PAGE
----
DIRECTIONS: Melt butter in a 4-quart saucepan over medium-high heat. Add shallots; cook 2-3 minutes. Add garlic and cook 1-2 minutes more or until soft. Stir in chocolate, ketchup, sugar, coffee, honey, vinegar, cocoa, Worcestershire, mustard, chili powder, salt, pepper, coriander, tamarind and cayenne; cook 2 -3 minutes, stirring occasionally, until desired thickness is reached. This sauce can be kept in the fridge, covered, up to five days or freeze up to one month.

*Tamarind is a sweet and sour fruit with large seeds and a sticky pulp.

Karen Boughton
Author: Karen BoughtonEmail: This email address is being protected from spambots. You need JavaScript enabled to view it.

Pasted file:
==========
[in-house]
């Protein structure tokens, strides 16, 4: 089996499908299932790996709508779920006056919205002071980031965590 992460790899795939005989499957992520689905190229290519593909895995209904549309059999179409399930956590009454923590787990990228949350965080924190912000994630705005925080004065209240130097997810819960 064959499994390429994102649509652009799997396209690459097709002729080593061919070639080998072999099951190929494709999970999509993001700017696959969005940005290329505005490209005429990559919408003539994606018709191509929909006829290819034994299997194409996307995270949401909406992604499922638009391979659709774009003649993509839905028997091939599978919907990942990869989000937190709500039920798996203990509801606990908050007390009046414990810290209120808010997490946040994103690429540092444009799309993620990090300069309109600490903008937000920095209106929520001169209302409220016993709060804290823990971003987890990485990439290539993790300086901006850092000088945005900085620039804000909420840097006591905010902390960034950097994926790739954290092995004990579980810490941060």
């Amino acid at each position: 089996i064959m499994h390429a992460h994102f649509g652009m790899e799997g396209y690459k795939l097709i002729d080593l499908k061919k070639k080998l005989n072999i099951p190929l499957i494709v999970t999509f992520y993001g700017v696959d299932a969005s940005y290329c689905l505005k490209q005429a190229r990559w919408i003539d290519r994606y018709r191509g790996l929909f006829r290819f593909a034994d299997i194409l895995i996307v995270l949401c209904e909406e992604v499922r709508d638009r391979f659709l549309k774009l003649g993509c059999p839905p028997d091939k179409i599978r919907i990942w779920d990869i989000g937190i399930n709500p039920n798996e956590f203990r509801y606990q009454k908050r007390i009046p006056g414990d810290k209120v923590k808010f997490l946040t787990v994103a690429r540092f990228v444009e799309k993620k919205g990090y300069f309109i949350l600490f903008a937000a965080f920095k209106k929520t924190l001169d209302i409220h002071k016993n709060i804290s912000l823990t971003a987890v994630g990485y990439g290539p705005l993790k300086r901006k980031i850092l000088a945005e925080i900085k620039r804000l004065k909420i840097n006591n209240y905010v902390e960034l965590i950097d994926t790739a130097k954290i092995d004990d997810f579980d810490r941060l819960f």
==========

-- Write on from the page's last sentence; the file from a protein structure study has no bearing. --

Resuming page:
I grew up in a big, Greek, cooking family. I married my high school sweetheart and soon had three daughters. My husband and I worked in the family’s Greek restaurant, “Zorba’s,” for several years before moving to Baton Rouge and eventually Corpus Christi. There I taught microwave cooking classes for studio and on television for three years before moving to Kingwood in the late '80s. I reached out to learn more about regional and international foods, spending 16 years in management in private athletic/dining/country clubs for ClubCorp, where I embraced health and cooking. In 2008 I joined the Tribune Newspapers as food editor, the same time that I became a nutrition advisor and USANA Health Sciences Associate. These two passions have given me better health and the freedom to live life my way.